New York's Medical Cannabis Program Expands - What's improved & what still needs improvement?

By: Saif Khan

New York's medical cannabis program - known as the Compassionate Care Act - has received criticism since its inception in 2014. Even once Governor Cuomo had signed off on the final - heavily truncated - version of the bill, advocates and prospective patients were anticipating problems with the implementation; and they have mostly been proved right.

Whether its a lack of availability of products, distance from dispensaries or prohibitive pricing; patients are not being adequately served. Physicians participation has had its own hurdles: complicated and slowed down by a convoluted registration process and limited by an understandable hesitation of risking their medical license for recommending a Schedule 1 substance.

Last month, the NYSDOH published a report detailing the progress of the CCA along with a series of recommendations to expand the program, which it appears Cuomo and his counsel will implement in the coming months.

The latest numbers show approximately 7000 patients have signed up, with less than 700 physicians registered.

Here are some of the key details regarding the CCA and its expansion:

  • 5 current licensed providers - Etain, Columbia Care NY, Pharmacann, Bloomfield & Vireo Health would be joined by 5 more licensees, each able to dispense at 4 locations.
  • With 17 dispensaries currently open out of the 20 originally scheduled locations, new measures would gradually double this to 40
  • Many dispensaries are still only carrying 1 or 2 products - usually small bottles of tincture for upwards of $50 - recommendations for expansion include providing a greater variety of brands and medical cannabis products for patients.
  • Due to the relatively small number of locations, some patients are more than 2 hours from their nearest dispensary. Recognising that many patients unable to collect medicine themselves, the NYSDOH's expansion plan would allow for home delivery of cannabis medicine.
  • To ease the patient-to-physician ratio, doctors AND nurse practitioners will now be able to write recommendations.
  • Chronic pain will be added to the list of qualifying conditions, which means a greater number of patients will be able to legally use cannabis medicine.

The current medical brochure for Patients and Physicians will need updating to reflect these changes.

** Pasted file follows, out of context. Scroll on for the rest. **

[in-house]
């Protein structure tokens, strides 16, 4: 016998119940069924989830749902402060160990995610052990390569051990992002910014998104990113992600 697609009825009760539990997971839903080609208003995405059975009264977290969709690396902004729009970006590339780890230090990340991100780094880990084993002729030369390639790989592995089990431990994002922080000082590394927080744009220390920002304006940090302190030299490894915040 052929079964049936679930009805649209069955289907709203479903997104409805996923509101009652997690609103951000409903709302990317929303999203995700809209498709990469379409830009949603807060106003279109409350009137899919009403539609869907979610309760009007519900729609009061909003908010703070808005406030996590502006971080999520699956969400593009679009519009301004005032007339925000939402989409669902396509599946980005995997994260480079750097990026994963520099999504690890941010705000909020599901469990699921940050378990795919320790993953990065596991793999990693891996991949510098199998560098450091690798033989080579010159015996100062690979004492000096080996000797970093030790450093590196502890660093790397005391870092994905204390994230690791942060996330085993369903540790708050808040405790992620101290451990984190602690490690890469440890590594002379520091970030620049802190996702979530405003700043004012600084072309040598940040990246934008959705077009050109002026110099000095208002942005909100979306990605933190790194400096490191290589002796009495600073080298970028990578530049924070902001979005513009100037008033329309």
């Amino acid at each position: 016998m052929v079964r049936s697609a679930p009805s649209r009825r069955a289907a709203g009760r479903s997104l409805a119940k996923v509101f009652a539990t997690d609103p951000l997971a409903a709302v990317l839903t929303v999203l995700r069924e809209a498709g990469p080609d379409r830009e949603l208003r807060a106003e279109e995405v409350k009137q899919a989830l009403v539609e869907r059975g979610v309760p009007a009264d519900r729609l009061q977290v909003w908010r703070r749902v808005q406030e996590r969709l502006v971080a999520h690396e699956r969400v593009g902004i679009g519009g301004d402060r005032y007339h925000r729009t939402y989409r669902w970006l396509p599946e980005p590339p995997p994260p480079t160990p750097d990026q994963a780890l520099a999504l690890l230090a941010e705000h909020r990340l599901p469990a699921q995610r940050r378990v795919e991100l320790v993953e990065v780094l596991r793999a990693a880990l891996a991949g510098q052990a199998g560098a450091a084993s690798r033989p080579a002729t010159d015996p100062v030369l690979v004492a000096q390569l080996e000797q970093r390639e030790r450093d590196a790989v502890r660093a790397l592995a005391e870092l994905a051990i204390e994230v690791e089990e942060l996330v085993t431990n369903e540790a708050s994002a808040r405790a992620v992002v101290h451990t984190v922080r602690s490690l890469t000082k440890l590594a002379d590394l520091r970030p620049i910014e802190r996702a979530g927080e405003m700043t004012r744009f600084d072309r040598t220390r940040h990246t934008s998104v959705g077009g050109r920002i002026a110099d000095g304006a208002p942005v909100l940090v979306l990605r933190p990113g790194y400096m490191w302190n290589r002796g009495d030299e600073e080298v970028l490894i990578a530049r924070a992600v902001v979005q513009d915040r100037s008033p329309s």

Other noteworthy recommendations from the NYSDOH are to streamline the manufacturing process and for an online list of participating physicians to be made publicly available to patients.

These are all welcome and necessary additions to the program, but even with these adjustments, New York's program must continue to expand and improve.

Here is what we at PotBot feel must come next - 

  • Adding PTSD, Alzheimer's, Dementia and Rheumatoid Arthritis to the list of qualifying conditions with urgency, would take total of qualifying conditions from 11 to 15 and serve thousands more in need of cannabis medicine.
  • Allowing cannabis in raw flower AND vegetative form - this allows patients true self-determination: the ability to use raw cannabis leaf for juicing or raw flower for vaporising, smoking or even infusing into oil or food for ingestion.
  • Creating provisions and a framework for home cultivation, as it is still the most cost effective solution to low-income patients to acquire a medicine that is still not subsidised in any way by health insurance companies.

The neuroprotective and neuroregenerative properties of cannabis compounds have been demonstrated in animal studies and has even been recognised in a patent by the US government. With little to no treatment options for Alzheimer's or Dementia, and a series of opiates with severe side effects prescribed for PTSD, cannabis medicine should be available to patients who experience positive effects and wish to use it to mitigate many of the symptoms of these debilitating conditions.

Part of cannabis's battle for medical legitimacy includes being incorporated into the list of medicines that are currently subsidised by health insurance companies. The Schedule 1 classification of cannabis is the main obstacle in this issue of liability, as a federally illegal substance not recognised by insurance companies in the same way as pharmaceutical medicine.

In conclusion, there is much to be celebrated regarding recent changes, but New York's program must expand further to truly benefit the sheer volume of patients needing access to cannabis medicine.

For a Detailed report of the Compassionate Care Act thus far and new recommendations, click here